69 Susan Lyon
"Why I do art is I love to create. I love to study. I love to put all of my focus on something. I love the tactile feel of holding a stick or brush and moving it around. It puts a spell on me."
Susan Lyon is an award-winning figurative painter from North Carolina. She was the youngest artist to win a gold medal at the Palette & Chisel club in Chicago. She's also won first place from the Portrait Society of America, and two Artist Choice Awards at the Northwest Rendezvous Show. Susan focuses on portraits under dramatic, almost fantastical lighting. I say portraits, but not in the usual sense, as these works transcend the usually purpose of capturing a likeness, and aim more toward fleeting expressions of love and tenderness. It reminds me of when George Carlin said, "Life is not measured by the breathes you take, but by the moments that take your breathe away.” Susan finds and captures these moments on canvas.
Susan Lyon grew up in Oak Park, Illinois, a suburb of Chicago. She began studying art her junior year in high school, after watching a PBS documentary on the life of Georgia O'Keeffe. She says in this interview with Dave Geada (Fine Art Views, 2018):
"I was never one of those kids who drew or did art. When I would try to draw it wasn't easy, so I'd usually give up, but when I saw the program on Georgia O'Keeffe, I was inspired by how she not only did art, but actually lived her art without fear. Having this woman as a role model inspired me completely.
"Because of that PBS program, I took some Saturday classes at the Art Institute in Chicago during my senior year in high school. But that’s a very modernist school, and their program for high school kids was mostly just baby-sitting a bunch of teenagers playing without much real instruction. Even so, it was the first time I picked up a pastel and the first time I saw a nude model. Everything about it was completely new to me and really exciting, but I can't say there was one thing I actually learned. But at least it started me on the idea that, 'Oh, this a new direction, a new way to live your life and to think, and that was exciting.'”
Susan studied at the American Academy of Art and the Palette & Chisel Academy, both located in Chicago - these were the same schools where the incredible Nancy Guzik also studied - Indeed, Susan is friends with both Nancy and Richard Schmid. It was while studying at the Palette & Chisel that Susan met the artist Scott Burdick, whom she married in 1993. Susan says about the American Academy (Geades, 2018):
"My father had known a teacher who taught at the American Academy of Art, which at that time was just a technical college that offered an Associates Degree. I was disillusioned with the Art Institute and I didn't know where I was going go, but my dad said, 'I signed you up for some classes at the American Academy of Art.' and I was like, 'Oh my gosh!', because even to get into the American Academy you had to show a portfolio, and I didn’t have a portfolio. I found art books and put together something to show the administration person. I remember thinking, 'I am never going to get in.' But I did."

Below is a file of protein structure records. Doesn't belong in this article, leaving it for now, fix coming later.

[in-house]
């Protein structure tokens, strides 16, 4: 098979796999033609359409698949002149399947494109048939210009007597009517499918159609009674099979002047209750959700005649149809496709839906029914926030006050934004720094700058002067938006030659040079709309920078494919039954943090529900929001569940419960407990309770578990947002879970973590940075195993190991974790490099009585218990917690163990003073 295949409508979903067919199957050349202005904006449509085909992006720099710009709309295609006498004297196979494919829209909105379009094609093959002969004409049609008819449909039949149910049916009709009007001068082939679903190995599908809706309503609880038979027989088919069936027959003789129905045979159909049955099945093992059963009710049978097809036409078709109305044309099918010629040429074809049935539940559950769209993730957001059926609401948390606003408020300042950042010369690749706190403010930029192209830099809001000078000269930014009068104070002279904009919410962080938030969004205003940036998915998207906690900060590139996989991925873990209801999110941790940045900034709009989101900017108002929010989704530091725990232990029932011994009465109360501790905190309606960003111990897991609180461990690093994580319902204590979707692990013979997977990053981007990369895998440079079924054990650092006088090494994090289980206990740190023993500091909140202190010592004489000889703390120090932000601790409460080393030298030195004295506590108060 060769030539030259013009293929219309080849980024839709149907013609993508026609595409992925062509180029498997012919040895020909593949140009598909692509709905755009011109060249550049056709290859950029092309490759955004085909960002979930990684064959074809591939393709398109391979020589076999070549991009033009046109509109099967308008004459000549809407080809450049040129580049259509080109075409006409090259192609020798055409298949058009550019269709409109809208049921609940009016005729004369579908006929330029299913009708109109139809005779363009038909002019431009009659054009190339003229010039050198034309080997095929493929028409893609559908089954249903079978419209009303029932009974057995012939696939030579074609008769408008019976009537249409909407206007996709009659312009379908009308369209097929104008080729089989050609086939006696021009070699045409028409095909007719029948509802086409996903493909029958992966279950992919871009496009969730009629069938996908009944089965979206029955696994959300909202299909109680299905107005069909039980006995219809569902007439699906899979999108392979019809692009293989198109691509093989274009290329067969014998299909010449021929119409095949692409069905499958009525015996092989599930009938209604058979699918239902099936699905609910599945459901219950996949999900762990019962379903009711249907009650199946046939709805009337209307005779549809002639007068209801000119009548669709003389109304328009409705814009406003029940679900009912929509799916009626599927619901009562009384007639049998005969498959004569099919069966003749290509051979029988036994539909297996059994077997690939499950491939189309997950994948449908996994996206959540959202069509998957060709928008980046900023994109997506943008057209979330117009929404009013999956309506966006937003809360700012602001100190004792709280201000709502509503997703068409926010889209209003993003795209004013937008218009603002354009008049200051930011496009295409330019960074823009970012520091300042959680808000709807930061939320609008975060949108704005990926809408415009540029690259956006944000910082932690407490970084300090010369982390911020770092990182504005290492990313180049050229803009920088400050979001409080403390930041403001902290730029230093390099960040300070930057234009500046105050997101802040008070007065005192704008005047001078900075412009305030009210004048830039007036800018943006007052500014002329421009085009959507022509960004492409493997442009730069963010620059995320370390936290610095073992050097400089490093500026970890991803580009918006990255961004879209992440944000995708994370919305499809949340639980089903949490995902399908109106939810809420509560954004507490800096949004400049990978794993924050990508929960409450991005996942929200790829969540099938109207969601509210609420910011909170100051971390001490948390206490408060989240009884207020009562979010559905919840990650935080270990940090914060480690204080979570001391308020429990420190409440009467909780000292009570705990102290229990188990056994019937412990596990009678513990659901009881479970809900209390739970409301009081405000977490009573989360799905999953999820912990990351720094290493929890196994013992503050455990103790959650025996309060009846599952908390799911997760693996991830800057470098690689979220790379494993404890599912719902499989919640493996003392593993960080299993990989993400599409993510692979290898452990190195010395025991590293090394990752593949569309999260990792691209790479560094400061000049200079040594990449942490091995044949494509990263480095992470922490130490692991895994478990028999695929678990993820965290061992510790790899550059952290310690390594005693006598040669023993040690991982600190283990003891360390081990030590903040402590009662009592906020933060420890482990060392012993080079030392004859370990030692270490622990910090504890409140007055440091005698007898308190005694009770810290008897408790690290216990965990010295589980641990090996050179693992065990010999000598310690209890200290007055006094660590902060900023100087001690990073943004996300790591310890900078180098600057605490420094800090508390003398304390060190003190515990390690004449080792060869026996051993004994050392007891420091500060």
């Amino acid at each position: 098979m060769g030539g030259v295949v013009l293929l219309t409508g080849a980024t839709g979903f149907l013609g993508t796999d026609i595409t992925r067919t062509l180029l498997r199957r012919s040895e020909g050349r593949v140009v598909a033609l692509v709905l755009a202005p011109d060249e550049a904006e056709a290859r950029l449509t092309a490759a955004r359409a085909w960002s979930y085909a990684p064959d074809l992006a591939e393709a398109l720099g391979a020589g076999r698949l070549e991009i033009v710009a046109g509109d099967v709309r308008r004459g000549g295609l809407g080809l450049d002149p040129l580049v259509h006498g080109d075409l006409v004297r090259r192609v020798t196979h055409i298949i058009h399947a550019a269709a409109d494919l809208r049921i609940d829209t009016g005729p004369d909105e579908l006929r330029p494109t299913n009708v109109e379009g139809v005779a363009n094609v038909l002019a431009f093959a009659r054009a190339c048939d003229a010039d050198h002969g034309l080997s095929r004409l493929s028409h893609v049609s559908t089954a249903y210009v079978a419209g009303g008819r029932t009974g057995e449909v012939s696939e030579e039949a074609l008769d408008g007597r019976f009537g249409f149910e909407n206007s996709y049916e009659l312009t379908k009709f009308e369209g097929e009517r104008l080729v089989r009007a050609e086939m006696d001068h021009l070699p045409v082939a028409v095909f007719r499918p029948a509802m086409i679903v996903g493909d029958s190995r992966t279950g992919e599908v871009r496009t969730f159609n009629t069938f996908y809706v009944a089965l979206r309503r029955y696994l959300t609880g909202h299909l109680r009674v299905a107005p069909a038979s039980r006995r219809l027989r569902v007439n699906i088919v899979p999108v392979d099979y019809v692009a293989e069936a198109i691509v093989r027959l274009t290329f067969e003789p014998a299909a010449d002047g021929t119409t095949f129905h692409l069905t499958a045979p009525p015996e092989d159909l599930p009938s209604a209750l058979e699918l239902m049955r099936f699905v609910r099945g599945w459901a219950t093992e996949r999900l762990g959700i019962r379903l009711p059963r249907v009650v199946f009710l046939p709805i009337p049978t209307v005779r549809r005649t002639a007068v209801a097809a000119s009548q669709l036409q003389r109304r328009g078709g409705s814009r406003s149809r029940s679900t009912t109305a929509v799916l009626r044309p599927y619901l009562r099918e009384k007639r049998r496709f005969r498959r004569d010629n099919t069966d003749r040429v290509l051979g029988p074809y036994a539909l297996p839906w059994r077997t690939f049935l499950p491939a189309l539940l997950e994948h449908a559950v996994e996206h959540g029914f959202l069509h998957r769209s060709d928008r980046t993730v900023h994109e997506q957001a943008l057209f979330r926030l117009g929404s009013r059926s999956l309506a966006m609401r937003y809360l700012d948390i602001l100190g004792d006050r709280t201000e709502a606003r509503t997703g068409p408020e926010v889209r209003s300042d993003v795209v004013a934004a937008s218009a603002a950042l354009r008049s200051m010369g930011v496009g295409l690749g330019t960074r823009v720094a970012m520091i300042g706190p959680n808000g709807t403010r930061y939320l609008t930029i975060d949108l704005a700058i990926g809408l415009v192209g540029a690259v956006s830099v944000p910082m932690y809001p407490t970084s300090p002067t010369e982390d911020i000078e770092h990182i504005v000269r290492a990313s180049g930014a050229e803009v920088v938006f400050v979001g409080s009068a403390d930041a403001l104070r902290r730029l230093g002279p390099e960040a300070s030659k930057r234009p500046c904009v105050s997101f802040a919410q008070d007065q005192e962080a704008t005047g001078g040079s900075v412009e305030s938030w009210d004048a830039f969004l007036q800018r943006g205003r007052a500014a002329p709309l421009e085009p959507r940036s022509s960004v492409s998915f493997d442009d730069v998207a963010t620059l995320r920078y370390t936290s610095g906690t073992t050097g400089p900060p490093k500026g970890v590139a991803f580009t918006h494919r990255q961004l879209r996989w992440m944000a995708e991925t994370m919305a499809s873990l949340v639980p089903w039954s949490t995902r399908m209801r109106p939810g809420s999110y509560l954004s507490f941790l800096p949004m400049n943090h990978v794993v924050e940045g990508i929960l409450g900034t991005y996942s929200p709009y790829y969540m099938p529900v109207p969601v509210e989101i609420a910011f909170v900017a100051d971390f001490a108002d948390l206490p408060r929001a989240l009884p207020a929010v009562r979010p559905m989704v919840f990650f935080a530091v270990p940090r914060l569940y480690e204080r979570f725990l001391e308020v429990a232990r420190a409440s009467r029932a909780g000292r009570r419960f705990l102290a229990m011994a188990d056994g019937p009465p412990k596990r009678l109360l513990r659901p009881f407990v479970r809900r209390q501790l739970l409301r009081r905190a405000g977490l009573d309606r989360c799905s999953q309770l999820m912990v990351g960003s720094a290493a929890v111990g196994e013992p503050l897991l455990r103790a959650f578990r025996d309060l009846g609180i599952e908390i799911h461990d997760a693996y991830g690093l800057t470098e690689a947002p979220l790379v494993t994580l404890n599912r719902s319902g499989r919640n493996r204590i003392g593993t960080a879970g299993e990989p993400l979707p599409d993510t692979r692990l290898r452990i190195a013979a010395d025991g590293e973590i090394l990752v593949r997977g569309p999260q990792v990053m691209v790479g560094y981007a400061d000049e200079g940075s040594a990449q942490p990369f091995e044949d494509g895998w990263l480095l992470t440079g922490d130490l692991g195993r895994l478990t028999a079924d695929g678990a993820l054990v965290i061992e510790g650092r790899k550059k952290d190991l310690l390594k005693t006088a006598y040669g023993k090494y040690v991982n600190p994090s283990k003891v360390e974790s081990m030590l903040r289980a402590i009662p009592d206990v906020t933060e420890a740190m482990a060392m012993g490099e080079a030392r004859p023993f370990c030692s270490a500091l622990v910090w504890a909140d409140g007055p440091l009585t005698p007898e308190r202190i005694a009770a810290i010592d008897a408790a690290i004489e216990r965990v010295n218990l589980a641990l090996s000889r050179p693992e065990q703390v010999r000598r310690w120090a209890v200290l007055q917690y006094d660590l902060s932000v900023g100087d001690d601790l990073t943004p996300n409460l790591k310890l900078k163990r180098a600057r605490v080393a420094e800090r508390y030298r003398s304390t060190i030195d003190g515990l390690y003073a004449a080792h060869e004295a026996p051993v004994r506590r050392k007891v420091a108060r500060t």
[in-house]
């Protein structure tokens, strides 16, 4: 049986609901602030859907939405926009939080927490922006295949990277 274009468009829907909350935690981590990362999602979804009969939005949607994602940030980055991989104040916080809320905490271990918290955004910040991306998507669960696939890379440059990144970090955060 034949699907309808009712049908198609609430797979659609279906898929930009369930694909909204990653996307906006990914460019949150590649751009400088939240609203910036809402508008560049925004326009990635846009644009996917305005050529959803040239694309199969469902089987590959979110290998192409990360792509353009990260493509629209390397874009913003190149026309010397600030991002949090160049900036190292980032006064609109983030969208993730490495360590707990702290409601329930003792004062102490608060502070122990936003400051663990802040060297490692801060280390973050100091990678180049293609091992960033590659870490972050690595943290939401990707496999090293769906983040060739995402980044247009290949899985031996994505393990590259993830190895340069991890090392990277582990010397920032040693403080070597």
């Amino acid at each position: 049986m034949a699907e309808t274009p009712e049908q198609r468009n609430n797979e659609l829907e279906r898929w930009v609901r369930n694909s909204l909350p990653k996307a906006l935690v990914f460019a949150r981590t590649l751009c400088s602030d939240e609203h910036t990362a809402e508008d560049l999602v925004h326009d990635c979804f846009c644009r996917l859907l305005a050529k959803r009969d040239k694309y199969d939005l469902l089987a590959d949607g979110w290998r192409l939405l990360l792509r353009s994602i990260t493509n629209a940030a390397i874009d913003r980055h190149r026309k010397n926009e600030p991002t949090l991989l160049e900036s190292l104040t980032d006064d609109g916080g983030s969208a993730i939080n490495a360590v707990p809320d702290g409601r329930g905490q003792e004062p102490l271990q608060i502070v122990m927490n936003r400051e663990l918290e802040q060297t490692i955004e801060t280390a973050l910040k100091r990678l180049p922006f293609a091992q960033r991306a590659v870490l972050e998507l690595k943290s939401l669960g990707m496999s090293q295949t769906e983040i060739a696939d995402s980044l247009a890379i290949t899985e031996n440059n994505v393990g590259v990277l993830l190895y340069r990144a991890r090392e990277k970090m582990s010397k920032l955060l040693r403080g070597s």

Besides O'Keeffe, Susan draws much inspiration from 'Gilded Age' artists like Sargent, Sorolla, and Zorn. Susan shares their love of large, gestural brushstrokes, painting under natural light, with bright, brilliant impressionist color palettes. She says on her website, "My style is realistic with as much impressionistic color as possible. I like to combine wide brushes for sweeping strokes in the background with small, soft brushes for subtle details in my center of interest."
'Maria with Flowers'
Nancy is a great experimenter, not only in the otherworldly light she uses, but in her materials. According to her husband, quoted in this interview with Bill Inman (Master Oil Painting, 2018), “She isn’t afraid to fail over and over, until finding just the right mix of watercolor, pastel, glued fabric, paper of every sort, and even gold leaf or thick glitter.”
In the same interview, Susan gives this advice to art students, "My biggest advice is to not get into debt – live below your means. If you work with passion you can promote yourself through social media… you can have a lot of control of your future."
Susan also says, "I think the greatest blocks that artists have is not being too influenced by other artists… we all start out being inspired by master artists – we want to emulate them, but then you have to move on. I had a hard time finding my own vision.. there are so many images out there that get imprinted on us. It’s a balance between learning from others, but then expanding on that."
Despite Susan and Scott's incredible skill and vision, they've found it a struggle to make a living as artists. Living modestly in rural North Carolina, filled with nature, and far from distractions, they spend two-three months a year traveling, finding exciting and exotic new places to photograph and paint. Susan says:
"Figurative work like we do is the least on the chain of sellable work, because a lot of times people wonder why anyone would buy a portrait of somebody they don't know and put it on their wall. You have to find people who are interested in people the same way we are. When someone is moved enough by a painting of a stranger to pay their hard-earned money for it, then you know you've succeeded in telling that story. When you do figurative work, it's much more emotional. It's also more provocative. So, our paintings don't always sell right away, but sooner or later there is usually at least one person that it will connect with."